Review: State of Decay

Game: State of Decay
Recommended price: $7.50
Metacritic Score: 76
Completion Time: 18 hours
Buy If You Like: Grand Theft Zombie, Sandbox Roguelikes

Even with shortcuts, the game world is pretty large.

Even with shortcuts, the game world is pretty large.

State of Decay is an open-world zombie sandbox game originally released for Xbox Live Arcade and ported to the PC. You take control of a randomized character and thereafter do your best scavenging buildings for supplies to build up your home base while recruiting additional survivors whom you much switch to after your character becomes tired or injured. Or killed, given how State of Decay features permadeath and auto-saving checkpoints. There is a fairly standard plot you can run through to beat the game, but it can be ignored for however long you wish.

I want to highlight the “PC port” part of this game again, because State of Decay unfortunately takes some hits from both angles. First, the game can be buggy. Zombies inside buildings can sometimes clip through the walls and start trying to give you a nice hug while still being immune to bullets to the face. During one play session, the NPCs on escort missions decided they would just stand there at the end of the mission instead of running to the “end mission” zone. Since the game won’t save until a mission in complete and there isn’t any way to cancel a mission in progress, I was stuck until I tried the outlandish solution of physically moving them inches at a time by bumping into them with my character. It worked, by the way.

The second PC Port hit comes from the fact that the game… well, it could use some work mechanics-wise. The core gameplay itself is rather amazing and refreshing. The map very much feels like a real set of small towns, and you can explore and ransack 99% of the buildings you see. As anyone who has read this blog might know, I have a (un)healthy obsession with looting stuff in post-apocalypse games like Fallout, and State of Decay definitely scratched that itch.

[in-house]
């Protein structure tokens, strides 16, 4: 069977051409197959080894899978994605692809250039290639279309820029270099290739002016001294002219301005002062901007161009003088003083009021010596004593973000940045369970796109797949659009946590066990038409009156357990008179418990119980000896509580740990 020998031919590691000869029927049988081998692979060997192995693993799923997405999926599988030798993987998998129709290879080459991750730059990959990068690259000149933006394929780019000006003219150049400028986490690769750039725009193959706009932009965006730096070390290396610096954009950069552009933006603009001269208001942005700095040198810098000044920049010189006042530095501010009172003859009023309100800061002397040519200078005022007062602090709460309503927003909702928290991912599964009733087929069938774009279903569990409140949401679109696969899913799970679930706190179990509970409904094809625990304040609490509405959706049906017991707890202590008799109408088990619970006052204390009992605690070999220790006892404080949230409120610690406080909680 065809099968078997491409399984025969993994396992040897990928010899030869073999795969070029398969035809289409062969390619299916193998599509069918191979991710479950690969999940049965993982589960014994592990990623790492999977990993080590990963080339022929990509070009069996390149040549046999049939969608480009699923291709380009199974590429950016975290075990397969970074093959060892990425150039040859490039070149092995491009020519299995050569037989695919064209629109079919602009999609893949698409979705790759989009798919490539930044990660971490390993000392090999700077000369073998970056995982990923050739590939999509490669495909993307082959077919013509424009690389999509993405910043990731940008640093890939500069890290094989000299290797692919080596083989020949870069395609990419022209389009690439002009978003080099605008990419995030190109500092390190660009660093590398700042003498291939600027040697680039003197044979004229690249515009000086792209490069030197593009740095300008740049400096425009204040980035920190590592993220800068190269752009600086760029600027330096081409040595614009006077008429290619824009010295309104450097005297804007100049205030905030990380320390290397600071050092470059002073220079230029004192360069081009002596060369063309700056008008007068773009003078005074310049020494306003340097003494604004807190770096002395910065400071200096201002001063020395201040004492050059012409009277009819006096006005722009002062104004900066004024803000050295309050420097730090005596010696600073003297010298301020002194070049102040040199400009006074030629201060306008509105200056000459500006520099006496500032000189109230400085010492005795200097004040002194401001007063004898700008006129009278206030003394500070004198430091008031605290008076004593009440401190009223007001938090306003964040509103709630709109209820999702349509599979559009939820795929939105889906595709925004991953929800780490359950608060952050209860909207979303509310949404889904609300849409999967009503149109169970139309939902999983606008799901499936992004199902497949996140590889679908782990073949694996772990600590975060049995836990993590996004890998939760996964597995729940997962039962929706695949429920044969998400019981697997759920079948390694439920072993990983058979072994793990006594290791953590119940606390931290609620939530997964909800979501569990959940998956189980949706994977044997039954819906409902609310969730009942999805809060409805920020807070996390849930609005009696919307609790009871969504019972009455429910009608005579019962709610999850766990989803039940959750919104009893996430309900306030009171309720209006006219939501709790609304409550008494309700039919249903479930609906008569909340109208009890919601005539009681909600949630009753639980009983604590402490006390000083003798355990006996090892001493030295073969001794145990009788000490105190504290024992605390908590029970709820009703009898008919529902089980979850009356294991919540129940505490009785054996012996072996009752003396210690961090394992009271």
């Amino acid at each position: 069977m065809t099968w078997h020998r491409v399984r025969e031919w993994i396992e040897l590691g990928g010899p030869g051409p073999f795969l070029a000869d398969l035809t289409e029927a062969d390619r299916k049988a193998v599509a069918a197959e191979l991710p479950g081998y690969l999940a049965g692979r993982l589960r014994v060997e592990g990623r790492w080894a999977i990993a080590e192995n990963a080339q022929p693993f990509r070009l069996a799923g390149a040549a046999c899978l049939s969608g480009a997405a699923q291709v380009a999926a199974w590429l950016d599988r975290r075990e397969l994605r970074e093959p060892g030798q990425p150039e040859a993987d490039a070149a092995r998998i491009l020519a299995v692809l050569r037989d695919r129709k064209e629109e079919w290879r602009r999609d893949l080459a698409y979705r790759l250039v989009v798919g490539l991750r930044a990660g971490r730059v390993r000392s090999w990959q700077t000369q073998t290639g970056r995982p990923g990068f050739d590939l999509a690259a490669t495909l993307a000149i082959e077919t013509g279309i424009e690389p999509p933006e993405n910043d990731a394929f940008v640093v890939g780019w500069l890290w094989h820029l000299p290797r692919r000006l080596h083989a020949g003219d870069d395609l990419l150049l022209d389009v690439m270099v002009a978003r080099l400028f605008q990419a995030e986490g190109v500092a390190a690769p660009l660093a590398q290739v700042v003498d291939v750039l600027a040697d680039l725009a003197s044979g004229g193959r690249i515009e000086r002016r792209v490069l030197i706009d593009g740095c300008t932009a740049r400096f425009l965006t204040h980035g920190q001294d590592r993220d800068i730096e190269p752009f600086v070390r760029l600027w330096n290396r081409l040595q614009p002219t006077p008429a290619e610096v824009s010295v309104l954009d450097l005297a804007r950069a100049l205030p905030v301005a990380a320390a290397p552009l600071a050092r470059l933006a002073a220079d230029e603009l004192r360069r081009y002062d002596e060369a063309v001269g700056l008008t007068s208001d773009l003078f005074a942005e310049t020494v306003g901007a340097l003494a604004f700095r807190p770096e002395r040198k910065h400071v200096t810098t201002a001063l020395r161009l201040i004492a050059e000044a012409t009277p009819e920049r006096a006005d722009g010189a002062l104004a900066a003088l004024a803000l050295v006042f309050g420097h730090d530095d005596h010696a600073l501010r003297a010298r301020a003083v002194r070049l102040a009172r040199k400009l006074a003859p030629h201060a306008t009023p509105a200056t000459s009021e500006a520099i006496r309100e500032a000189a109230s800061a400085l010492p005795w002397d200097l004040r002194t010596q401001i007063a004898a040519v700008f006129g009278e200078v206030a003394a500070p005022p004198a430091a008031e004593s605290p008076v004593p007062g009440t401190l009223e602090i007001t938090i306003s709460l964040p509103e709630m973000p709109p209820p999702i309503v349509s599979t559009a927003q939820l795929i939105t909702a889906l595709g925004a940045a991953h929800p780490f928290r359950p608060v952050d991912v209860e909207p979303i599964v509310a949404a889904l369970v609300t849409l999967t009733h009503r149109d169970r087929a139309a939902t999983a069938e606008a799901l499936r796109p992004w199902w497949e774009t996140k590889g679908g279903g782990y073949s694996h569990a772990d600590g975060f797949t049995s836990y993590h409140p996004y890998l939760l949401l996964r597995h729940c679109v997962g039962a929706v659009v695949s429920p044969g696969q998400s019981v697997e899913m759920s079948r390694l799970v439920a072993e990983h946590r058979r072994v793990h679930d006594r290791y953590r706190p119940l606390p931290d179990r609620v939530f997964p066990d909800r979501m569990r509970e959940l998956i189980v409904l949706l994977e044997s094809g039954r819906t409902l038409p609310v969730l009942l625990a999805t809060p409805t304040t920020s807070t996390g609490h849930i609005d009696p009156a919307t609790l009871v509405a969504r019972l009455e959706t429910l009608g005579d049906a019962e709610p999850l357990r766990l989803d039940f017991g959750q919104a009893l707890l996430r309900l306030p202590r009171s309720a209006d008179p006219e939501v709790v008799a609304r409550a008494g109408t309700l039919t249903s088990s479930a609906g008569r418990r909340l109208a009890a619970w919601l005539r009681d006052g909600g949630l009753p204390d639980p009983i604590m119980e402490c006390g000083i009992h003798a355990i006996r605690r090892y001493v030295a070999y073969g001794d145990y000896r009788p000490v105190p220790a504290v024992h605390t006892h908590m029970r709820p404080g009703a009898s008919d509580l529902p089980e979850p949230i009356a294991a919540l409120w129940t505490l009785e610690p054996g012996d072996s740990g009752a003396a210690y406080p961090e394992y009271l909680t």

I see what you did there, devs.

I see what you did there, devs.

The problem is that some shit doesn’t make any sense, gameplay-wise. When you’re looting a house and come across a crate of supplies (Food, Medicine, Ammo, etc), you can load it into a duffel bag and take it back to your base to deposit. You can even drop the duffel bag and pick it up later if you want. What you cannot do, apparently, is load the duffel bag into your car trunk. Or have the NPC that accompanied you into the house to carry something. Or drop off the supplies at an Outpost you created, even though it has a Supply Chest that gives you access to all your gear no matter the distance to your home base. While you can call in scavengers to sort of auto-loot the house, the fact that they travel on foot and are fully exposed to the zombies you likely drove right past means looting the next town over is pretty much 100% up to you.

Also, I’m getting real tired of games where you can loot items from containers, or leave items in containers, but cannot put items back in containers. “Oh, I suppose I have to destroy this perfectly useful baseball bat because I picked it up first instead of this handgun.” That sort of nonsense is nothing more than lazy programming.

Loot ALL the things.

Loot ALL the things.

The game also doesn’t quite seem sure what type of challenge it wants to present. Your character can sneak around and even perform stealth kills on zombies, but said stealth kills aren’t really stealthy at all – it always makes enough noise for other zombies to investigate. That’s… realistic, I suppose, but it makes stealth gameplay mostly irrelevant. And while it is frighteningly easy to die when mobbed, for the most part killing zombies is EZ-Mode; melee attacks interrupt zombie grabs, and homemade silencers make gunplay perfectly safe. There are stereotypical “Freak” zombies with extra abilities, but the open-world nature of the game means that most of the time you can lure them outside and then run them over with a car.

At the end of the day though, I enjoyed my time killing zombies and looting things in Trumbull Valley. The skeleton of an amazing game is definitely there; the devs just have to flesh it out a bit more. What I would like to see is a full-fledged sequel called Nation of Decay or something, in which I can load up the back of my Camero with supplies, pop a 80s rock ballad in the tape deck, and slam a zombie with my car door as I speed down the highway into the sunset.

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Posted on January 6, 2014, in Review and tagged , , , , . Bookmark the permalink. Comments Off on Review: State of Decay.

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